Casey Dunn Photography

As a newly built modern home in a post-war Austin, Texas, neighborhood, the Tarrytown Residence is designed to both engage with and iterate on its architectural surroundings, in addition to offering thoughtful privacy, rich interior spaces, and a strong connection to the outdoors.

“Tarrytown is in transition from a middle-class neighborhood of ranch-style homes to a more tony precinct of immodest stucco and limestone villas,” says Kevin Alter, partner at Alterstudio. “In this regard, our design attempts to resist this trend and offer a more contextual alternative. The single-story main volume and black brick nod to the scale and character of the surrounding ranch-style homes, while providing a new character and aesthetic. Carefully planned around the circumstances of its situation, the existing trees and topography provide the focus and character of the exterior courtyards, which in turn infuse the home with a compelling and an ever-changing interior environment.”

The “choreography” of the two-story structure begins at the gate, where visitors enter under the limb of a live oak tree, pass through careful landscaping adjoining a walled garden, and approach a rectilinear entry defined by a shift from horizontal to vertical black brick textures. To accommodate the clients’ request for privacy, a series of abstract black brick walls shield the interior from street view and serve as a buffer against potential neighboring development.

Casey Dunn Photography

“I love not seeing the front door as you’re walking up. I like the way the planes are pulled apart, and the materials are put, and the way it sits on the land,” says one of the design award judges. “You see the same material throughout, but it’s reinvented or reinterpreted or used uniquely so that it takes a whole different form.”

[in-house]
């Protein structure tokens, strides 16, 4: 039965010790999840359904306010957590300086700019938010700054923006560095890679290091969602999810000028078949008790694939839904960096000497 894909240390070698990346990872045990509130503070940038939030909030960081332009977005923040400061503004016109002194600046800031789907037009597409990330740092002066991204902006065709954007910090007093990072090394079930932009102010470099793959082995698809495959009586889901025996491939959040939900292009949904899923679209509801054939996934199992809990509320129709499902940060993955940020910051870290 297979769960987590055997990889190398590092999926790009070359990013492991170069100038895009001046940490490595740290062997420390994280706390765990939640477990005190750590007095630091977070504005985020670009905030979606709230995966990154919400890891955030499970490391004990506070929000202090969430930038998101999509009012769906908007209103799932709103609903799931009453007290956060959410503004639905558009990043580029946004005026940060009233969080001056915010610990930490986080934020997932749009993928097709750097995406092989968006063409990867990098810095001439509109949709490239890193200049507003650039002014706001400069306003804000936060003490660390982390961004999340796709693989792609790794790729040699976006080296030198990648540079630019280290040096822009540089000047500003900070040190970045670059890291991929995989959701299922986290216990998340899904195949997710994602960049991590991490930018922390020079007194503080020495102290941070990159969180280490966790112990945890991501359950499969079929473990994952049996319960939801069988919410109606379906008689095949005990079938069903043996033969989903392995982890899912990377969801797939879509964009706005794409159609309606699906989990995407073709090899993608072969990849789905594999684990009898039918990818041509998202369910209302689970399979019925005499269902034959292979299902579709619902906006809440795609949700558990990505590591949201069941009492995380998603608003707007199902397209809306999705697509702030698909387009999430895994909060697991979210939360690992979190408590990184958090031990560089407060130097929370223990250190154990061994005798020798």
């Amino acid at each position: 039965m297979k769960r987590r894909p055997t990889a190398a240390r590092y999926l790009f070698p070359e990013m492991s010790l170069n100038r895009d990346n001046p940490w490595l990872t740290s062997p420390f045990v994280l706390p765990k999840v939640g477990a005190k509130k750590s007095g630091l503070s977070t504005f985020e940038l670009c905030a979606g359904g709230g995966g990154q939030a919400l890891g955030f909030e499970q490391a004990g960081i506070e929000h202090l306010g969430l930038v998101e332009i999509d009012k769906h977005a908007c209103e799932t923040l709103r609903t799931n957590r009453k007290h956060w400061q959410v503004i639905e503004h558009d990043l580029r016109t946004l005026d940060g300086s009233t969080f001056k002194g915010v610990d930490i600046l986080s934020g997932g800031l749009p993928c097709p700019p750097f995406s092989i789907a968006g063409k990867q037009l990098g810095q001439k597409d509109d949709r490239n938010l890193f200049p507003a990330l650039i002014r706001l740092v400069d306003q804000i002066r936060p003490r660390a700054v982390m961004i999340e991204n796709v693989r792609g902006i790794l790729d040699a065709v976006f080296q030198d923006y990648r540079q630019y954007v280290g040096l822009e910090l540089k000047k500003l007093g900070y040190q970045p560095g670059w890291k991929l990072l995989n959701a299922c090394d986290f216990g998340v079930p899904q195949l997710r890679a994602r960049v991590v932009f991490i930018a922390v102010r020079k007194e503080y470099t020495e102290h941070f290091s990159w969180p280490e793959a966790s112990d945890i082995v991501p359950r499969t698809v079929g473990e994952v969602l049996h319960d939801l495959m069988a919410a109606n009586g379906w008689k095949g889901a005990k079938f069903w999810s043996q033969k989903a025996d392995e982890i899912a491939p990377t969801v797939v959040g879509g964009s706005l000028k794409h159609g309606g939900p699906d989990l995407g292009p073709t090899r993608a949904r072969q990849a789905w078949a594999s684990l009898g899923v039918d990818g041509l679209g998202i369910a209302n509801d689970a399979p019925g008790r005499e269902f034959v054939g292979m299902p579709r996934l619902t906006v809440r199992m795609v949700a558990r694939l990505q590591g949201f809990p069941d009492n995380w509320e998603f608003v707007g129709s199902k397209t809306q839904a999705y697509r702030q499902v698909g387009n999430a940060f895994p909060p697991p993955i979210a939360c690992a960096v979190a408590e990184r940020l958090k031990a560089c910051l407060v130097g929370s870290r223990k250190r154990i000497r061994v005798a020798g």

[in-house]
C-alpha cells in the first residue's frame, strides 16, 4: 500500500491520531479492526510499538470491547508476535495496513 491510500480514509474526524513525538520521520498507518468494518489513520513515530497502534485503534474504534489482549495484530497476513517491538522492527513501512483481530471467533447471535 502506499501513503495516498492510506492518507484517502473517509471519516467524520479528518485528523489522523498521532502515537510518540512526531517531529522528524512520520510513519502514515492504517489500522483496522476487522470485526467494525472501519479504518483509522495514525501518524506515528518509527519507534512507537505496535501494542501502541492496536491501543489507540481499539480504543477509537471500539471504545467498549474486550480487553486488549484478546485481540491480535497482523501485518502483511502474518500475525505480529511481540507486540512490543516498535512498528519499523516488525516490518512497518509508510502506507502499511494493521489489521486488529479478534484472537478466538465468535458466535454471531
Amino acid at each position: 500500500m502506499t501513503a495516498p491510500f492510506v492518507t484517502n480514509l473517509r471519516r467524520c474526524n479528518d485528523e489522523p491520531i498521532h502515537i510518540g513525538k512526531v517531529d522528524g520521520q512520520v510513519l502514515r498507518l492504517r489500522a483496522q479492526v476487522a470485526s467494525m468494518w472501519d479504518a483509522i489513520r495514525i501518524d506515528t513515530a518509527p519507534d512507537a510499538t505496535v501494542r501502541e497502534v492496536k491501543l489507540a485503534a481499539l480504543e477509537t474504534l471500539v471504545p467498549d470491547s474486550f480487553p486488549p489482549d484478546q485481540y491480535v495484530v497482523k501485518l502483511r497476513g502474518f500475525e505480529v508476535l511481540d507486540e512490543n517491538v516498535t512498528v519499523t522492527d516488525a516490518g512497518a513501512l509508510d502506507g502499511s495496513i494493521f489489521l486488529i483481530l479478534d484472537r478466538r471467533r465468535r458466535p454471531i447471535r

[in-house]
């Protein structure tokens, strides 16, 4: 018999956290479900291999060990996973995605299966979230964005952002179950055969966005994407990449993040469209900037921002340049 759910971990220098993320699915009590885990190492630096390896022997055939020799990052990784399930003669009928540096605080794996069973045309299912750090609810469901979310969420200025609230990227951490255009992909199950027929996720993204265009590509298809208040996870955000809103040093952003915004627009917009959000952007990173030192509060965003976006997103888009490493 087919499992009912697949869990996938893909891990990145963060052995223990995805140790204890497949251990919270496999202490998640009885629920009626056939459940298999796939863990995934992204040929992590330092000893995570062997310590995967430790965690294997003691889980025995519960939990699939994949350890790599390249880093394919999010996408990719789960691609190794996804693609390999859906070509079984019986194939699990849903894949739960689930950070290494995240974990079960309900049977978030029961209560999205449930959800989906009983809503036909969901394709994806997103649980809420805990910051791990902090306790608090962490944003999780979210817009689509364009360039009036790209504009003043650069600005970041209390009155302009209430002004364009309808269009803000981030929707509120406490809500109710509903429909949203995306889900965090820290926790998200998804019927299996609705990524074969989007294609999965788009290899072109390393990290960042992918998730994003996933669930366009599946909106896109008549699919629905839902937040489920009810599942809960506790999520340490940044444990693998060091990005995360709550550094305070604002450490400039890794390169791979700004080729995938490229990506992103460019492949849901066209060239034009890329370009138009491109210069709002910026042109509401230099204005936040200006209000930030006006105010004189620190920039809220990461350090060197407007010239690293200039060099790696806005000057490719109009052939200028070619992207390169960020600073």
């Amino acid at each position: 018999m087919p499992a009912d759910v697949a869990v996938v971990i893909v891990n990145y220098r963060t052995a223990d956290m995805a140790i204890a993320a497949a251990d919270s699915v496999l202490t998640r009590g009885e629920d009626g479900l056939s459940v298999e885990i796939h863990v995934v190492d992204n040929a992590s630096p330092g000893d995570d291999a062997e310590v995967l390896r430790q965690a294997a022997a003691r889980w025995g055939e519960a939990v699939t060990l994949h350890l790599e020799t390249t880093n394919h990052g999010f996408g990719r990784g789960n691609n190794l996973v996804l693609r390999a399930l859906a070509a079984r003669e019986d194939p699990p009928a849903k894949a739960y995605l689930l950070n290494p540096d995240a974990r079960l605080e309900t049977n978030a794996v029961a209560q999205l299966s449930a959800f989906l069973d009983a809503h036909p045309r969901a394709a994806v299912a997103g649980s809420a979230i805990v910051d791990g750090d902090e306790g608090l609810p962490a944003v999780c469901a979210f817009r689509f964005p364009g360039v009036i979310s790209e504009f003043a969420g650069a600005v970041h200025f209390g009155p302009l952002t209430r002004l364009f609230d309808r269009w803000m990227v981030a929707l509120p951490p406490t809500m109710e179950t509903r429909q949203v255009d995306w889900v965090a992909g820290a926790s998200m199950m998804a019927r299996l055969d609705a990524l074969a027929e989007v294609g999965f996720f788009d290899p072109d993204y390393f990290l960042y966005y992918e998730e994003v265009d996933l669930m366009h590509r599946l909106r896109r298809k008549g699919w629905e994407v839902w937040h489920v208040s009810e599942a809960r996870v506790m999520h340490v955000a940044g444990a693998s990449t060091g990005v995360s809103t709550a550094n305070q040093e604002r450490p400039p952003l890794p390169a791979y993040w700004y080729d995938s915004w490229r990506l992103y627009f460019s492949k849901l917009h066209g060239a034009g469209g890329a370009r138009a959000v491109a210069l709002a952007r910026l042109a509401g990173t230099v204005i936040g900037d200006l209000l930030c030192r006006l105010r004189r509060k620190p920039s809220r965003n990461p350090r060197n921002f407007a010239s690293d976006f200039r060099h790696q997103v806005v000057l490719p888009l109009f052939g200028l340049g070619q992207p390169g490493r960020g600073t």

A second-level office space sits above the entrance, overlooking the trees to the front and the two-story library and screen porch to the south. Inside, the slim structure is carefully arranged in a series of natural material and spatial contrasts. The dark exterior brick comes inside through the living room and transitions to dark wood paneling in the kitchen, which contrasts with a bright white ceiling and light wood flooring. Natural light enters the home through a wide array of window spaces, including full window walls and light monitors near the ceiling plane.

“We are often interested in contrast, and we tried to deploy its use to highlight the qualities of a given material, as well as demarcate particular places,” Alter says. “Similarly, extraordinary textures and patterns, like the rich grass-cloth wallpaper in the dining room, deep red tile in the kitchen, or painted concrete tile in the screen porch, bring a sense of whimsy and specialness that holds back against the omnipresent pull of the out-of-doors.”

The home’s energy-efficiency strategies are optimized to its design and the site’s existing features. The deep screen porch shades against the sun and provides a comfortable outdoor environment throughout the summer, while skylights deliver natural light indoors. The home’s vertical orientation, essentially a single-room wide, is designed to facilitate cross ventilation and reduce the home’s energy consumption needs.